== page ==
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Re: [K12OSN] RE: upgrades


I'm the guy you're talking about.  I completely
understand where you're coming from and I personally
like getting a new system every once in a while, if it
actually gives me new features I need.

But consider my grandfather who would only get rid of
his clunky old '87 Impala station wagon if he could
find a better '87 Impala station wagon.  He's not one
of the people I maintain a computer for, but my mother
shares his DNA and I maintain her computer...  She
drove an '85 Suburban way past its prime because she
couldn't find another vehicle with a bench seat in the

On your Knoppix install, do you install it "normal" or
do you install it by copying the CD iso to the hard
drive?  I think there might be a benefit in booting
from the hard drive as if it was a live cd, because it
would always auto-detect its hardware and not pop up
any confusing dialog boxes saying scary stuff like
"new hardware was found". 

These are the situations I have to deal with. 


--- Sean Harbour <SHarbour nwresd k12 or us> wrote:
> The gentleman comparing linux with a 2 year old car
> that you can't get tires for is missing the point.
> Most computers, and servers, do not exist by
> themselves. Their environment is constantly
> changing, and they need
> to be upgraded or patched fairly constantly to keep
> up with the new features and threats from the
> internet.
> Sure, it may seem like a 2 year old car that you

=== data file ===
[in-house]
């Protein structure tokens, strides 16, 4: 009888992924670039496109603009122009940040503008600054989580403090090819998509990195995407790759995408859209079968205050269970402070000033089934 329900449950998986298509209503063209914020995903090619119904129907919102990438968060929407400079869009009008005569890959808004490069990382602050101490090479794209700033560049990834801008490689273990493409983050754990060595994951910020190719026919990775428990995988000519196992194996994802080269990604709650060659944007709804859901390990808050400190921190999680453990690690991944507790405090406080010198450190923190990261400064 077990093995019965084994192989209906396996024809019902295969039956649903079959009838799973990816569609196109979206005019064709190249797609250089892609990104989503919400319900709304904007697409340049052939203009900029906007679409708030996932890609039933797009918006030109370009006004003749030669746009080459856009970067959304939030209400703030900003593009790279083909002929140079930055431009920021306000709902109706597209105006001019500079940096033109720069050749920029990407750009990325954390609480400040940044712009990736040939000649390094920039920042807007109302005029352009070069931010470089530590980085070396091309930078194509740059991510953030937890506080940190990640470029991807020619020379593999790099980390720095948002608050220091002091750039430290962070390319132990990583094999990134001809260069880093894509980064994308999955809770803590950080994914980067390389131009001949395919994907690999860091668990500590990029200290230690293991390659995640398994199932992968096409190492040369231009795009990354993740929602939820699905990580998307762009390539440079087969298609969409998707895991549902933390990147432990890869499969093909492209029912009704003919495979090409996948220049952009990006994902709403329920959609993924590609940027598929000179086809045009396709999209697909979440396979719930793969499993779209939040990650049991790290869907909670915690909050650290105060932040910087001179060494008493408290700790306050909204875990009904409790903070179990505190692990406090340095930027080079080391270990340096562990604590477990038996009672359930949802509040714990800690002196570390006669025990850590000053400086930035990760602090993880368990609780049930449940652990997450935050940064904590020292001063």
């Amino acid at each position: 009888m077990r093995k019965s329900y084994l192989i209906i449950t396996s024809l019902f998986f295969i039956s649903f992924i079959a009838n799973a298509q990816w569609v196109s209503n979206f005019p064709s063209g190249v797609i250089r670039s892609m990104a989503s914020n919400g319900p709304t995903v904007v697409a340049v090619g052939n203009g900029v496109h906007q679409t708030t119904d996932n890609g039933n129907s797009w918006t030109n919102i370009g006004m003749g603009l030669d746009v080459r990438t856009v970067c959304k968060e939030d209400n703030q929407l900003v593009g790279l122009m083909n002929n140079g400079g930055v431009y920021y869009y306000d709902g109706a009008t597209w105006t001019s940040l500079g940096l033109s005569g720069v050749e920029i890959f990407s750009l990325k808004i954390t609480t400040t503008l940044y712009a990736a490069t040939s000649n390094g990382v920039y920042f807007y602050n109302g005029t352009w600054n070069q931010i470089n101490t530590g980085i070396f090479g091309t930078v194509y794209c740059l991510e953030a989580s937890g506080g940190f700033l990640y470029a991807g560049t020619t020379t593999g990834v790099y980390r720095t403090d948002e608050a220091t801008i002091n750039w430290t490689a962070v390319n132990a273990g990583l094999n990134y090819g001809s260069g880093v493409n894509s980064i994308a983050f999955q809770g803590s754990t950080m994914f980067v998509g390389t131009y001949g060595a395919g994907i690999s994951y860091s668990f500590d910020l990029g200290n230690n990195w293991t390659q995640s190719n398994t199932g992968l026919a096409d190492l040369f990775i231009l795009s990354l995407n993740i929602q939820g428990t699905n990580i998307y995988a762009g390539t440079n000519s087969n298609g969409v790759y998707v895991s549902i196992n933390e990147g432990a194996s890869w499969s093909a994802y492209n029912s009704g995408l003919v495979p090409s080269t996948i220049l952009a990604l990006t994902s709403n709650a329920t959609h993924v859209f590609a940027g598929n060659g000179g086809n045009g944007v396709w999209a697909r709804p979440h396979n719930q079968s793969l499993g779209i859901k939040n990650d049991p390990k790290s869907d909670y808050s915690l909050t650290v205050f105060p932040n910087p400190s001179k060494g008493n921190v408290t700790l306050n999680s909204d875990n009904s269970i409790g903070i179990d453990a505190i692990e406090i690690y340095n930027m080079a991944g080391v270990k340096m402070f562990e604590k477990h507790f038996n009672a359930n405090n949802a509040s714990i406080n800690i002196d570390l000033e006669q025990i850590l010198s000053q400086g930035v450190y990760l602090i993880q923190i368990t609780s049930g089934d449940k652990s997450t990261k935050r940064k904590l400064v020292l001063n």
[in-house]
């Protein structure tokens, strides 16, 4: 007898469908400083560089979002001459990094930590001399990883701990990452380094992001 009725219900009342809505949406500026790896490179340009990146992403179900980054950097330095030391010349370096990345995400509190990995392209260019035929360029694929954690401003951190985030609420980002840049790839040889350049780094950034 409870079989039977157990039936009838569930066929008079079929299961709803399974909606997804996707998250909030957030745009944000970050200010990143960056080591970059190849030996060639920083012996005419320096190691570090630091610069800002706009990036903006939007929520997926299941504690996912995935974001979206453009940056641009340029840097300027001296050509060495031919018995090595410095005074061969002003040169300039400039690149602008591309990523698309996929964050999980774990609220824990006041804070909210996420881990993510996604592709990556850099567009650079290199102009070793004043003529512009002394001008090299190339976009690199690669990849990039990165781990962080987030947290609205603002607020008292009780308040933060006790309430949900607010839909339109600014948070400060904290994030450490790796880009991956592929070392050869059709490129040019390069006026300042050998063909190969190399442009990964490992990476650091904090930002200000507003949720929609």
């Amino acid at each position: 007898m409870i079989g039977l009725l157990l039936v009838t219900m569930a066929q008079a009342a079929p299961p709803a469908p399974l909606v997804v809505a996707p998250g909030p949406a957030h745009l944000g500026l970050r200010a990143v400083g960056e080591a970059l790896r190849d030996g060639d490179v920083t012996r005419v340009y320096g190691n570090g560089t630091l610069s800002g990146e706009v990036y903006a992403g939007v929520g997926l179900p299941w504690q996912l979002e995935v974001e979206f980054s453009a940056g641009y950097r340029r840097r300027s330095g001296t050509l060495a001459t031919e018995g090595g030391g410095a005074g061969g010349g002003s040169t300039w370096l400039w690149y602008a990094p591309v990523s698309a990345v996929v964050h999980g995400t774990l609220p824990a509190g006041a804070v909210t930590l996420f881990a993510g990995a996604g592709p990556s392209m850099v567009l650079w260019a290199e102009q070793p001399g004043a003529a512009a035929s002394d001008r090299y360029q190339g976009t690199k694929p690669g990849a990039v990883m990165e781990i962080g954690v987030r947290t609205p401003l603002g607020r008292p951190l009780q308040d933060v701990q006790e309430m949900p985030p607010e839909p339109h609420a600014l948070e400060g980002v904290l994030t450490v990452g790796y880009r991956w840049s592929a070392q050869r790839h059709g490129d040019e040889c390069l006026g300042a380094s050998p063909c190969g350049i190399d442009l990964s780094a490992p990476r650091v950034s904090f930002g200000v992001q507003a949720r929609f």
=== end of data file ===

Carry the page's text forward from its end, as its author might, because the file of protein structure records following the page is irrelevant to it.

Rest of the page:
> can't get tires for, but when the new car is free,
> and it comes with many
> improvements, it's a bargain. Especially if the road
> has changed enough the old car just can't keep up
> anymore. As long as you haven't welded your
> possessions to the old car, it's pretty easy to
> transfer your "stuff" to the new vehicle, if you
> have another machine to help facilitate the
> transfer. 
> Many people on this list are using a separate file
> server for all their data storage. Think of it as a
> trailer for your car. You get a new car, and hook
> your trailer with your "stuff" to the new car. Not
> much danger of losing anything if the new car
> crashes and burns.
> The new yum tools for redhat/fedora make it much
> easier to keep up. Maybe within the year we will be
> able to do a simple system upgrade without reloading
> the box. Fun times!
> My solution for my relatives with computers that
> still ask for my help is to load Knoppix permanently
> on their machines harddrive. Scanners, printers, etc
> all have been supported so far. Security updates are
> as simple as "apt-get update", and system OS
> upgrades are "apt-get upgrade". The machines are
> trouble free, easy to add software "apt-get
> synaptic; synaptic", easy to administer remotely,
> etc.
> Most other versions of linux have similiar features,
> but Knoppix has worked quite well and is the
> quickest install in my experience.
> Sean Harbour
> > _______________________________________________
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> K12OSN redhat com
> https://www.redhat.com/mailman/listinfo/k12osn
> For more info see <http://www.k12os.org>

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